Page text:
The study showed that many drivers involved in fatal crashes are testing positive for drugs, especially opioids and marijuana, according to a new study by the Governors Highway Safety Association — though it is unclear whether drug use is actually the culprit in those crashes. It may be years before we know just how many lives and how many hundreds of millions of dollars in lawsuits and productivity has been lost by the legalization of marijuana. But well, the progressive millennials and a bunch of liberals think it is a wonderful idea. So no one has or will really protest against it, not even South Asian community and I know many who are apprehensive about the risks involved.

However, if this was an issue relating to sex or sex-ed, there would be thousands of South Asians and other religious conservatives out in numbers protesting something destined to corrupt the minds of young people and cause more problems that it will solve.


Canadians love to hold on to the notion that the country has an enviable reputation of being fair-minded, generous, kind and peaceful and they rightly get outraged if and when the government makes decisions that go contrary to these noble values.

One example is the Saudi’s arms deal with Canada worth $15bn and thousands of jobs. I have met well-paid professionals and heard government servants including one Sunshine List teacher insist Canada does the right thing and cancel the arms deal over Saudi’s horrific human rights record.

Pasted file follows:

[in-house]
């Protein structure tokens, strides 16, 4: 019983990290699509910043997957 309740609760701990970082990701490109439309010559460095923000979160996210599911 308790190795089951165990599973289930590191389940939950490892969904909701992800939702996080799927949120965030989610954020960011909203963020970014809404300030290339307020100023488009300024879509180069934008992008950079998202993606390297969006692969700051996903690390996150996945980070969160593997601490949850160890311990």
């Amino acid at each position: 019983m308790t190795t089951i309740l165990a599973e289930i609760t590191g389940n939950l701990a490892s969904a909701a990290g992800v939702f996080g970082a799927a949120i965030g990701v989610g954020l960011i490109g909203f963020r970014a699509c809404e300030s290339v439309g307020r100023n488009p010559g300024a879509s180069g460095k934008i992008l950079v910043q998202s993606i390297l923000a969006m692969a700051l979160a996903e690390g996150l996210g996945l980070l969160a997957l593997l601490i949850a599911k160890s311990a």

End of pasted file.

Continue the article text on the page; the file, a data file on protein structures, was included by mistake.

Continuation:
I would bet a few dollars that none of these self-righteous liberal and progressive people would be calling for such a response had their jobs been on the line instead of those workers in London, Ont. .

Similarly those against oil pipelines would be offering to help build them if their quality of life and standard of living was badly affected and threatened. It is easy to harbour so-called progressive views when your job is safe and you are enjoying a great standard of living. The one’s I find who have no qualms railing against the oil pipelines and the supposed destruction of the environment don’t think twice about driving a large SUV, living in a cavernous monster home requiring crazy amounts of energy. These are the ones fulminating against the oil industry and pipeline in Alberta.
Canadians are quick to insist their government does the right thing as long as they don’t see the direct impact or cost involved.

There are millions of millennials and other liberals who believe Canada should be even more compassionate and assist more asylum seekers and refugees. Lovely thought, but it costs hundreds of millions of taxpayer dollars. But that cost won’t resonate with the pro-refugee lobby and supporters unless the government were to institute a refugee surcharge that would be deducted from your taxes separately or from your paycheck. I can bet that even if that surcharge was $50 annually or even $20 per taxpayer, support for illegal asylum seekers would drain really quickly.

It is easy to support any idea that sounds noble, charitable and wonderful as long as that money doesn’t come out of your wallet. -CINEWS